- Trump has exposed the racist underbelly of America. That a remarkable 40% of Republicans would support him suggests that race is an enormous issue, perhaps the dominant issue, in the United States. By making a racist platform part on the mainstream political dialogue, Trump’s impact on American society may greatly exceed his impact on this one election.
- It’s not just Trump or the candidates that cannot talk about race, it’s a large part of the Republican electorate. A conservative friend of a conservative friend made this comment on Facebook: “I don’t think Trump is a racist, although some of the things he says are racist.” This statement, absurd to liberals, highlights the gulf in just talking about this issue.
- No candidates, even on the Democratic side, are talking about issues unique to people of color (aside from immigration reform). Some examples regarding African American (whose votes are taken for granted) and Native Americans (who are too few to matter): There is no discussion of the massive disparities in primary and secondary education between black and white communities, no one demanding federal oversight of all cases involving police violence, no calls for federal intervention (or criminal charges) regarding the water crises in Flint, no investigation into the astounding percentage of urban blacks whose wages are garnished, no discussion regarding returning the Black Hills, no mention of Leonard Peltier or the life expectancy at Pine Ridge Indian Reservation (less than Haiti) (although credit to Bernie Sanders for a willingness to learn about Native American issues).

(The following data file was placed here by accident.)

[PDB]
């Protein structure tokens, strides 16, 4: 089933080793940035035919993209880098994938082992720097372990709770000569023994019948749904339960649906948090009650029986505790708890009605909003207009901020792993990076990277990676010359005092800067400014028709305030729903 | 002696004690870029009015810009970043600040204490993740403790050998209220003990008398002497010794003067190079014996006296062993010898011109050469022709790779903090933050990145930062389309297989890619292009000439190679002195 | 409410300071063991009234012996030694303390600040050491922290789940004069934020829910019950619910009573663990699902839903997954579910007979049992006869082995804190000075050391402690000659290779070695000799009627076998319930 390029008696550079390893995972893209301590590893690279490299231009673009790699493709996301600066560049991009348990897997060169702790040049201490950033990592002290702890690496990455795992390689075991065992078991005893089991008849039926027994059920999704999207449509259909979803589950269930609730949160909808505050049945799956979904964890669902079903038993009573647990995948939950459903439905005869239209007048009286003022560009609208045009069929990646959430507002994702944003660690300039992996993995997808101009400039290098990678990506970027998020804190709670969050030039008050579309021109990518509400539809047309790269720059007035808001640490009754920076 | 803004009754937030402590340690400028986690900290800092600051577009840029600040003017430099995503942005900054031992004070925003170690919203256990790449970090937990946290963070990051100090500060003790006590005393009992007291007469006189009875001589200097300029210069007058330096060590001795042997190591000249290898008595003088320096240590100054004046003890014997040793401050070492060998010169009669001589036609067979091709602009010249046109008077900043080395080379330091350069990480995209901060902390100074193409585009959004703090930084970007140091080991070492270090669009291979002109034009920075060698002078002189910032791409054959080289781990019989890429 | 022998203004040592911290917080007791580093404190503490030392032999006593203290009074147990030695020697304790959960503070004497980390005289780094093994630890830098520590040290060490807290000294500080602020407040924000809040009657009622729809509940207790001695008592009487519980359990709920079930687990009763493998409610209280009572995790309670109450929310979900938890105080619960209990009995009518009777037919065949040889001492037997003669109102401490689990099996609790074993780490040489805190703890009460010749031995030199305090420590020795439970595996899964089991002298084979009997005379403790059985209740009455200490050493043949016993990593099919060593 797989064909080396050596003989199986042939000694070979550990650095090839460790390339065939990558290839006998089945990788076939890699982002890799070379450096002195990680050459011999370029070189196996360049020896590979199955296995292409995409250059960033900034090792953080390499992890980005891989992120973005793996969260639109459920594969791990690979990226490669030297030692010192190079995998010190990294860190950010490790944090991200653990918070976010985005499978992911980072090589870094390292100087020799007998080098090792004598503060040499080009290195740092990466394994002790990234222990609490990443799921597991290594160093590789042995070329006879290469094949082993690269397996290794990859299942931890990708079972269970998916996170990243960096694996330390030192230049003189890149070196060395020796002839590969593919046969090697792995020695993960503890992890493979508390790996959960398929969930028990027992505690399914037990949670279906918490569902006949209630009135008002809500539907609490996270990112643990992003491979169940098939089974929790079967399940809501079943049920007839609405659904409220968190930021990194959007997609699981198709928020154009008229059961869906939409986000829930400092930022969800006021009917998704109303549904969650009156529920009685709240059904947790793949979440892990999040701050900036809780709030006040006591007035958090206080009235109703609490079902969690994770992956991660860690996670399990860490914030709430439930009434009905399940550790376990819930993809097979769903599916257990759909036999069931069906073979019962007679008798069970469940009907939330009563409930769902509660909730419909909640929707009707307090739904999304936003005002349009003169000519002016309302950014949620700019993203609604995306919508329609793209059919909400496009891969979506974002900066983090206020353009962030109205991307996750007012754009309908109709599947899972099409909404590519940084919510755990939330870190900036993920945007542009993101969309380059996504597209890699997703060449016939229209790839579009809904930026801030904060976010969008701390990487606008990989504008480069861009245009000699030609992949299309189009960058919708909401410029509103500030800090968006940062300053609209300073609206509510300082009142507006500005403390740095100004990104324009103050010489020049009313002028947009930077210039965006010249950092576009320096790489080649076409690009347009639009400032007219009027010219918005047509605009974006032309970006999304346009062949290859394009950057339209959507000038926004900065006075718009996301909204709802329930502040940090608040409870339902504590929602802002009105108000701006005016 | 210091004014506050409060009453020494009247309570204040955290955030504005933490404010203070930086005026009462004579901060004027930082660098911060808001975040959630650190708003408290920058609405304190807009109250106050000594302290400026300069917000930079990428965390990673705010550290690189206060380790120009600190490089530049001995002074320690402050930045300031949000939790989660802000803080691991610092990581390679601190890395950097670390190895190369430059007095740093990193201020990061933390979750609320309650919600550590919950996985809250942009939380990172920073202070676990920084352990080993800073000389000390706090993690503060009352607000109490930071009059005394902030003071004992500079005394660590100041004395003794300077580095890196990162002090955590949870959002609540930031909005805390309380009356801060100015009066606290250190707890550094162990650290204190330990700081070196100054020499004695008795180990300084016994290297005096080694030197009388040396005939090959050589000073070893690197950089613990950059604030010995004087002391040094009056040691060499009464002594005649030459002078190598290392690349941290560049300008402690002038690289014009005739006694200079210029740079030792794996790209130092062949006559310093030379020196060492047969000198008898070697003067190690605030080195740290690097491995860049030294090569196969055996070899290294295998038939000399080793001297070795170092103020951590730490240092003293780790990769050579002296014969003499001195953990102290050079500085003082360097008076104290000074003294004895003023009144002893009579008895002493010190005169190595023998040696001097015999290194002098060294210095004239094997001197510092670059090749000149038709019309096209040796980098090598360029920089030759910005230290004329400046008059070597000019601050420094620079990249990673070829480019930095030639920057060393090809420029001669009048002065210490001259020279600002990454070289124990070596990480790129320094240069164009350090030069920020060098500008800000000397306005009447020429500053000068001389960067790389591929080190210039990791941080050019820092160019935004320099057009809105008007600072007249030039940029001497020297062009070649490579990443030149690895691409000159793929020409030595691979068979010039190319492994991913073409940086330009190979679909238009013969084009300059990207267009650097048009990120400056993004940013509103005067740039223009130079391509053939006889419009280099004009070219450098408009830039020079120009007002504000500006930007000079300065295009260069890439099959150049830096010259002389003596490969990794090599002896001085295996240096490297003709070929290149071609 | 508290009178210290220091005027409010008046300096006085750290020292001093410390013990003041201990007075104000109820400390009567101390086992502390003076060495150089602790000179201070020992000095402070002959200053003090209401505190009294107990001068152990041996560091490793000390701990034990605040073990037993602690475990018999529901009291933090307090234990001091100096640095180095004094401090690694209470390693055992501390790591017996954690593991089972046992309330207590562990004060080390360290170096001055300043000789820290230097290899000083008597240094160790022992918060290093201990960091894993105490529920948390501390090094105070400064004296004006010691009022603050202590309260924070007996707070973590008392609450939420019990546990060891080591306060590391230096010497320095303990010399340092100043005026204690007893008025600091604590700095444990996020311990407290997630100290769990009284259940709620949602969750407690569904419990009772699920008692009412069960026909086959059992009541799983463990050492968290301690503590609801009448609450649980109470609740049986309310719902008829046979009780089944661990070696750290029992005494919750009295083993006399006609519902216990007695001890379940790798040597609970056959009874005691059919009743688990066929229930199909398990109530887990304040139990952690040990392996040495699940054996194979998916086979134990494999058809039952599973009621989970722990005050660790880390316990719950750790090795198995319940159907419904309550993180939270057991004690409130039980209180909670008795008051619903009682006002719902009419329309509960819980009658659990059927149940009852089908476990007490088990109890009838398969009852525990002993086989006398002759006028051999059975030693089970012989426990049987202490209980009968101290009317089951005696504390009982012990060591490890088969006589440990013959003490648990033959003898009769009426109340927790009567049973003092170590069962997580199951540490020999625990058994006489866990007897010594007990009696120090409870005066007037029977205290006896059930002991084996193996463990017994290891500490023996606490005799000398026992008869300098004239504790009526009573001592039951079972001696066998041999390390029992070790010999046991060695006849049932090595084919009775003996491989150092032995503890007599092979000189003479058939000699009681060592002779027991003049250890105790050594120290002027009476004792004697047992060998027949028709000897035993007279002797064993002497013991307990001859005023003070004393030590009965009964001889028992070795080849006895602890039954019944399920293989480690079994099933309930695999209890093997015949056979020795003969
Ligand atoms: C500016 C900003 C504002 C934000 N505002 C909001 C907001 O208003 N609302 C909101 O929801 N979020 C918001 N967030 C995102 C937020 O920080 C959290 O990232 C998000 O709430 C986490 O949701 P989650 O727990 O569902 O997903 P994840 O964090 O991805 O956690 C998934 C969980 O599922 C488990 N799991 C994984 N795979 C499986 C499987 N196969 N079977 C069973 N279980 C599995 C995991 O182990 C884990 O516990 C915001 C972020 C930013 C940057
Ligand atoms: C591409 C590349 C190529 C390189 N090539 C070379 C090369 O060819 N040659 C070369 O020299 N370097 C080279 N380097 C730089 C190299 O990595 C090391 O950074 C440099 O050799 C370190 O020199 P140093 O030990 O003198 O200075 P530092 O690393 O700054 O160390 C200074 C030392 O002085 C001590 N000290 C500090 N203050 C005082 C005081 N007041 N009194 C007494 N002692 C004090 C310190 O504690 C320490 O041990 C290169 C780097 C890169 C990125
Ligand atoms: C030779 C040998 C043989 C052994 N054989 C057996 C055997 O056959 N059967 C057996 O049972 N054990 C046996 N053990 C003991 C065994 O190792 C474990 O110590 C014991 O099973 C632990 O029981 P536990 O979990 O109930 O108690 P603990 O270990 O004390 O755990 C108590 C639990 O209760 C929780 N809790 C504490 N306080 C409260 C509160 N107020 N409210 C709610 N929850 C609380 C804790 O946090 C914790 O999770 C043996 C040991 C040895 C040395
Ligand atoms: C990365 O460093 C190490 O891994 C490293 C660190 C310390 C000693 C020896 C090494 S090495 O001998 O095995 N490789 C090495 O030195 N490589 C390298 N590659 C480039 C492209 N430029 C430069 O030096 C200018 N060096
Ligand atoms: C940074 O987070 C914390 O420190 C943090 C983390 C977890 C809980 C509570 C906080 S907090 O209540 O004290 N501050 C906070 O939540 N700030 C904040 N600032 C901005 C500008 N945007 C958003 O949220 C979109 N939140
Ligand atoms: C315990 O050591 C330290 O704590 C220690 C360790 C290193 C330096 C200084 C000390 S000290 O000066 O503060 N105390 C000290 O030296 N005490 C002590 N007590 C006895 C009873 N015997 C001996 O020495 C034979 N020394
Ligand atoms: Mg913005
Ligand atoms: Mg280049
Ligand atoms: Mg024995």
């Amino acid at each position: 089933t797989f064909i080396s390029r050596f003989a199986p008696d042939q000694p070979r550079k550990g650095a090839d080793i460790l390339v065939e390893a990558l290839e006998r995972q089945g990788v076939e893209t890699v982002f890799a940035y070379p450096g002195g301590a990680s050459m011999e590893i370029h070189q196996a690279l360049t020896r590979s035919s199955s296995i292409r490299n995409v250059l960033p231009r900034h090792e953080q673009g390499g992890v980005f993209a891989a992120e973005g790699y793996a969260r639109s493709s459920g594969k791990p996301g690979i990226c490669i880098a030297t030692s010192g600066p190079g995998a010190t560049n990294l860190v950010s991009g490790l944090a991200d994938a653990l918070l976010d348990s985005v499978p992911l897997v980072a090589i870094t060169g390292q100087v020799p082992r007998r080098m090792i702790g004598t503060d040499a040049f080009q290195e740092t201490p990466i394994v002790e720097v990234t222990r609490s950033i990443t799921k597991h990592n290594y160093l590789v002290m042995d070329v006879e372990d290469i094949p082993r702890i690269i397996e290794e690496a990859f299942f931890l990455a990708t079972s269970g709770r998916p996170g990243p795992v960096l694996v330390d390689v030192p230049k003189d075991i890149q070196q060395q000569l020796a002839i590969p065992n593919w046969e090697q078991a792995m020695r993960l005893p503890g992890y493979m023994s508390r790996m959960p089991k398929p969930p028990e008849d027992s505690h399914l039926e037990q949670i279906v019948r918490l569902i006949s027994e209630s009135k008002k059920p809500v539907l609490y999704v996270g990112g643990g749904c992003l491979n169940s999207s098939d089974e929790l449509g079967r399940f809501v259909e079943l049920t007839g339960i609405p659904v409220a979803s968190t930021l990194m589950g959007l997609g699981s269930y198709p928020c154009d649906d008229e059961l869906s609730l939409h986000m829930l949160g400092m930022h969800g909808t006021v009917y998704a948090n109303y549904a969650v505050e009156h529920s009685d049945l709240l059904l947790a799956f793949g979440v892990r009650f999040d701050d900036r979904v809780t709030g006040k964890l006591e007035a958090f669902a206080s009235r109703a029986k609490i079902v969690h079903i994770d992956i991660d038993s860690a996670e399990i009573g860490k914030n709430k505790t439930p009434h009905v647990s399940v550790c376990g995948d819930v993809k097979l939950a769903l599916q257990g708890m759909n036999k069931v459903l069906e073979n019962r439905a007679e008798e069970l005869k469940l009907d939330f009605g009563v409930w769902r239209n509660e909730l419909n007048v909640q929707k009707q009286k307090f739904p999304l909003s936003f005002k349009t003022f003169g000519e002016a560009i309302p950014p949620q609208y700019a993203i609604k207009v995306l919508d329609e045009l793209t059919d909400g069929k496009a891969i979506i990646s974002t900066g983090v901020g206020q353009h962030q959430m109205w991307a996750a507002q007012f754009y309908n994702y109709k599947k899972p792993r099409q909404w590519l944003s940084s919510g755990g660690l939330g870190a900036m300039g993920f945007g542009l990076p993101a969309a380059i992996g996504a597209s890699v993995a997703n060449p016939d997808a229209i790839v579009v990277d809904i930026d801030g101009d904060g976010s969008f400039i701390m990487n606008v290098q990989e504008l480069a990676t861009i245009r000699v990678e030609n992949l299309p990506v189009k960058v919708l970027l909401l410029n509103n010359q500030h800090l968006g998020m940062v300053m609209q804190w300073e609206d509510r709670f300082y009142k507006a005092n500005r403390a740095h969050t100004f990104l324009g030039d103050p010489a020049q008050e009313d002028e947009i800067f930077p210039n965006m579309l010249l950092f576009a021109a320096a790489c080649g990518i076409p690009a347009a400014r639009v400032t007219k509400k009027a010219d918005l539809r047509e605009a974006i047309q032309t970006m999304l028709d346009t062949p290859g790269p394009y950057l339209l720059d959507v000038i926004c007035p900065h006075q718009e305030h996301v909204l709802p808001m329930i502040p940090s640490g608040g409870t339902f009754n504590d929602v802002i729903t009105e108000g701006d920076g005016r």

- Trump does not represent some outside force taking over the GOP. He is the result of decades of the GOP playing the race card and the racists fears of poor whites.
- Trump has had some luck. His opposition remains remarkably splintered even now. This has allowed Trump to be the front-runner even though he rarely tops 40% of the GOP vote. And the order of the primaries and caucuses has mattered. Had Rubio’s Florida or Cruz’s Texas or Kasich’s Ohio been earlier in the line-up, the story would have been different.